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Author Topic: Big v10 or small v10  (Read 1089 times)
billy
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« on: April 13, 2012, 11:05:08 pm »

I'm really not sure. I have been told there are two v10's a big v10 for class a and a smaller one for the c's and b+. the class a Winnebago 30a has a 6.8 v10 362 hp. Is any one sure of the size of our engines?
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DownBy TheRiver
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« Reply #1 on: April 14, 2012, 07:56:06 am »

Hey Billy -

Am rushing out the door this AM, but off the top of my head, both the same motor.  If I remember correctly, "we" have a 2-valve per cylinder head, while "they" have 3 valves.  Significant gain in horsepower, less impressive gain in torque - but same displacement, same basic hamburger patty, only the "bun 'n fixin's" are different.

E-series chassis vs the F53 chassis(?) (super-duty) I think?

Even some of the Cummins and MaxxForce diesel engines of a given displacement in Class A's have different states of "tune", different "buns" to more closely match anticipated duty cycle of the chassis, whether via valves, cams, compression, injection specs, turbos, etc.

I'll check more closely later today and see what else I can dredge up.
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billy
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« Reply #2 on: April 14, 2012, 10:34:24 am »

I have been told the same about the valves.
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DownBy TheRiver
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« Reply #3 on: April 15, 2012, 01:33:10 pm »

Heres a Ford link where you can compare both chassis:

https://www.fleet.ford.com/showroom/specialty_vehicles/Motorhome.asp


Class A 6.8 V-10: 362 hp/4750 rpm

Class C 6.8 V-10: 305 hp/4250 rpm


Class A 6.8 V-10: 457 lb-ft/3250 rpm

Class A 6.8 V-10: 420 lb-ft/3250 rpm


Granted, it can get really complicated really fast - both horsepower and torque figures make their own characteristic contributions to forward propulsion.  But generally speaking, torques contribution is grunt what it is that gets you moving, and what factors most greatly in terms of acceleration.  If you look at some Class A diesels, youll often find horsepower ratings often barely breaking 300 hp, yet torque ratings often climb into the 600+ lb-ft realm.

Horsepower, again speaking generally, is the force that more accurately predicts your ability to continue propelling a given load at a given speed at least until the next hill or grade, at which point your load requirements change, and torque takes over once again.
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« Reply #4 on: April 15, 2012, 01:33:41 pm »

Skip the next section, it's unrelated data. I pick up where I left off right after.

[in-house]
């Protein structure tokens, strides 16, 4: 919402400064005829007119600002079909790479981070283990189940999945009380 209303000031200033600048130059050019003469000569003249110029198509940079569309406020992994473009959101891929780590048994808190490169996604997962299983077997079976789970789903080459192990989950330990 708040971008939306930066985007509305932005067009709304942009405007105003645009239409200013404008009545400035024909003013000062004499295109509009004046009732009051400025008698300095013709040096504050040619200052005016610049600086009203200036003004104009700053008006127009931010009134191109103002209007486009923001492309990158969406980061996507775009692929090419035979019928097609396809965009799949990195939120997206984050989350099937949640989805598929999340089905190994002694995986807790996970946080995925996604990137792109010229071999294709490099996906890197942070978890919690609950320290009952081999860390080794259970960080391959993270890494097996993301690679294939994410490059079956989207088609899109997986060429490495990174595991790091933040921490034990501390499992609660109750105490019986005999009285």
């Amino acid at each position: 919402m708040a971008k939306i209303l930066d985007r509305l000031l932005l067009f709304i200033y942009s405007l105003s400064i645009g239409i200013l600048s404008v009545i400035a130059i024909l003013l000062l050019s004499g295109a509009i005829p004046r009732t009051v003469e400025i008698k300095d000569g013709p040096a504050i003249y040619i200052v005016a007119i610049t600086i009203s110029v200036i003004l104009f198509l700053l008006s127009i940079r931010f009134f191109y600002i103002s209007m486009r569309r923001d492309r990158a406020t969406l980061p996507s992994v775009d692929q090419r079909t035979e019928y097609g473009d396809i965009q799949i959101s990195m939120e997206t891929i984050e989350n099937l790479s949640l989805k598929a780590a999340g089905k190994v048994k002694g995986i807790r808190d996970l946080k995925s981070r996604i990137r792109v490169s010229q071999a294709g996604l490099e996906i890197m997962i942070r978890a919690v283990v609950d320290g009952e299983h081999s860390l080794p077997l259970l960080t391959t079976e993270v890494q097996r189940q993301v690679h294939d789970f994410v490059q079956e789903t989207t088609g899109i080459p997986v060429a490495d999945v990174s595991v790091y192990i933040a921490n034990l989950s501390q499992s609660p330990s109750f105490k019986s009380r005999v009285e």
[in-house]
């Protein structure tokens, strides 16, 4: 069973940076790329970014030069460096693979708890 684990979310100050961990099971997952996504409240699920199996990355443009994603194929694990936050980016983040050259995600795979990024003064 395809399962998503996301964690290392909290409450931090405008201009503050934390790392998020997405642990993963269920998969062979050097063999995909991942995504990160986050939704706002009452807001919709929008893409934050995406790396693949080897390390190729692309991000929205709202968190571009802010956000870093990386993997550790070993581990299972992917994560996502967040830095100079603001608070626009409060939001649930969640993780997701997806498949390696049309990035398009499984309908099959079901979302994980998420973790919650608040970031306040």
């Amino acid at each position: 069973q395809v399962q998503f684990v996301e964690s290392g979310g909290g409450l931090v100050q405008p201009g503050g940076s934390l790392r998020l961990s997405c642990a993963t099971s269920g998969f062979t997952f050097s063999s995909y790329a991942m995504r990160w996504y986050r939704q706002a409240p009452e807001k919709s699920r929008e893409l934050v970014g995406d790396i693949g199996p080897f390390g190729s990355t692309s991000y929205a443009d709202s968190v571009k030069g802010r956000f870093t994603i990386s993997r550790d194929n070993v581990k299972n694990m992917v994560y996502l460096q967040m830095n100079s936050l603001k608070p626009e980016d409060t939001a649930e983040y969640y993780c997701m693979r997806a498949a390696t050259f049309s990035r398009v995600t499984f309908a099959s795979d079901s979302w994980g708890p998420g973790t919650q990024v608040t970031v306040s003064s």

I our case, I wouldnt engage in Class A envy, Billy.  Chances are when comparing overall performance between the Phoenix Cruiser units against any other V-10 Class A chassis, (or even typical Class Cs with the lower rating for that matter) youre well out ahead in performance and mileage.  The 8% increase in torque is entirely eaten up by the heavier chassis and loaded weight of a Class A.  Weight consumes torque.

In the case of horsepower, the 16% increase may seem like a lot, but that is also entirely consumed as well by shear wind resistance and drag.  Wind resistance created by sheer frontal area, drag created not only by the rear house walls greater dimensions, but the larger gap between chassis and the road surface.

Thing of what it is youre pushing AND dragging through the air:


Phoenix Cruiser/B+ = Shed Door

 Class C = Garage Door

Class A = Barn Door
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« Reply #5 on: April 15, 2012, 01:56:57 pm »

So while the 3-valve Class A motor does produce more power, its advantage is entirely consumed by the models attributes its powering.

On the other hand, who doesnt like more?  Yet more also gets you less.  Less fuel economy and less quiet that engine has the same peak torque rpm rating, but has to run at higher rpm to produce that extra horsepower.  And less cockpit comfort - the Class A motor will running hotter in the E-series.

Heat both saps power and intensifies the wear and aging of the motor and auxiliary components and systems.  The relatively cramped E-series doghouse only further intensifies those issues.

Whether on van or pickup chassis, weve all noted in the last few years weve gone to relatively giant and up-sized front grilles.  While yes, they make a given truck look more macho or butch their greater benefit is in service of more efficient motor cooling.

In this case, the Styling AND Engineering Departments both get what they want.
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ragoodsp
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« Reply #6 on: April 25, 2012, 08:58:31 am »

Folks: